The Australian Federal Government has launched an official inquiry into ‘digital platform providers’ – such as Facebook and Google – to determine their effect on competition within the media and advertising industry.
ACCC Chairman, Rod Sims, states the inquiry will examine the influence of such digital platforms on Australian media, journalists and consumers:
“The ACCC goes into this inquiry with an open mind and will study how digital platforms such as Facebook and Google operate to fully understand their influence in Australia. We will examine whether platforms are exercising market power in commercial dealings to the detriment of consumers, media content creators and advertisers.”
“The ACCC will look closely at longer-term trends and the effect of technological change on competition in media and advertising. We will also consider the impact of information asymmetry between digital platform providers and advertisers and consumer. Through our inquiry, the ACCC will look closely at the impact of digital platforms on the level of choice and quality of news and content being produced by Australian journalists”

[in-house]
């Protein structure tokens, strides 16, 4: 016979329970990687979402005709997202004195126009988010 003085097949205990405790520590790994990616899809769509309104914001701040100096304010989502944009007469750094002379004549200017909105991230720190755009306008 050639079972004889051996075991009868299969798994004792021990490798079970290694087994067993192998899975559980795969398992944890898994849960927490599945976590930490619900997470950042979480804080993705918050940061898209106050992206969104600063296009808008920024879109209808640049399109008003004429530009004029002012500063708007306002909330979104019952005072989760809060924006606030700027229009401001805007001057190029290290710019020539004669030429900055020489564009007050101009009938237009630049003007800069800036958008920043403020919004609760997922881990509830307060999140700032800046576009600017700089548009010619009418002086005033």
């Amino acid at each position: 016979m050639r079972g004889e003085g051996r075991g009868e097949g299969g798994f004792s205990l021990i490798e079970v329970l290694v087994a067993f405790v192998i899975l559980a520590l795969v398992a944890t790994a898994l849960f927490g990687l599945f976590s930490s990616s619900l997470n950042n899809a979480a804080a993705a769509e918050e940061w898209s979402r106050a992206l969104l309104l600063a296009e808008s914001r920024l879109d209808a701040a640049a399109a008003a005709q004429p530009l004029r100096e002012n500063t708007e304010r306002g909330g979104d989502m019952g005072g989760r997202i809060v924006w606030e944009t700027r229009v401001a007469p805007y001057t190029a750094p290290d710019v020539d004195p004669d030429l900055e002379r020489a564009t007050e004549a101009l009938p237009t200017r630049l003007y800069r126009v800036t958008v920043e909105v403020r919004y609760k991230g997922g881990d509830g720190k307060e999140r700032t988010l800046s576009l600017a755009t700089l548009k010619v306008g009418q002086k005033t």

The ACCC’s inquiry falls under Part VIIA of the Competition and Consumer Act (2010), enabling the regulator to compulsorily obtain information and hold hearings to determine competition levels within a market.
The consumer watchdog is expected to release its preliminary report in December 2018, with a final report due early June 2019.
The news follows Roy Morgan’s latest report, affirming that advertising in Australia is increasingly moving online, adding that the majority of consumers consider the internet their go-to source for “purchase-related information”.
Interestingly, Roy Morgan’s latest report reveals that non-digital media channels remain most effective for some media categories – e.g. the use of catalogues are deemed most useful within the grocery and alcoholic beverages industry.
29% of consumers agree that catalogues are “the next best media” (after the internet, and before most non-search websites) for purchasing small electronic devices.
Roy Morgan CEO, Michele Levine, affirms that the disruption caused by digital media does not make other more traditional channels redundant:
“The Internet looms large as the pre-eminent advertising channel with close to 50% of all Australia’s $15 billion plus advertising spend now online, and $3.5 billion of ad spend via Internet search alone (approximately 46% of all online spend) with the balance of Internet spending via Internet display advertising and online classifieds”
“Catalogues are rated highly by consumers for information about selecting children’s wear, purchasing toys, selecting clothing & fashion, purchasing cosmetics & toiletries, purchasing small electrical appliances and purchasing large kitchen/laundry appliances – whilst many consumers turn to magazines for information on Home improvements and renovations, Home interiors and furnishings and Health and fitness products and consumers turn to newspapers for information on new and used motor vehicles, real estate, employment and jobs and entertainment services.”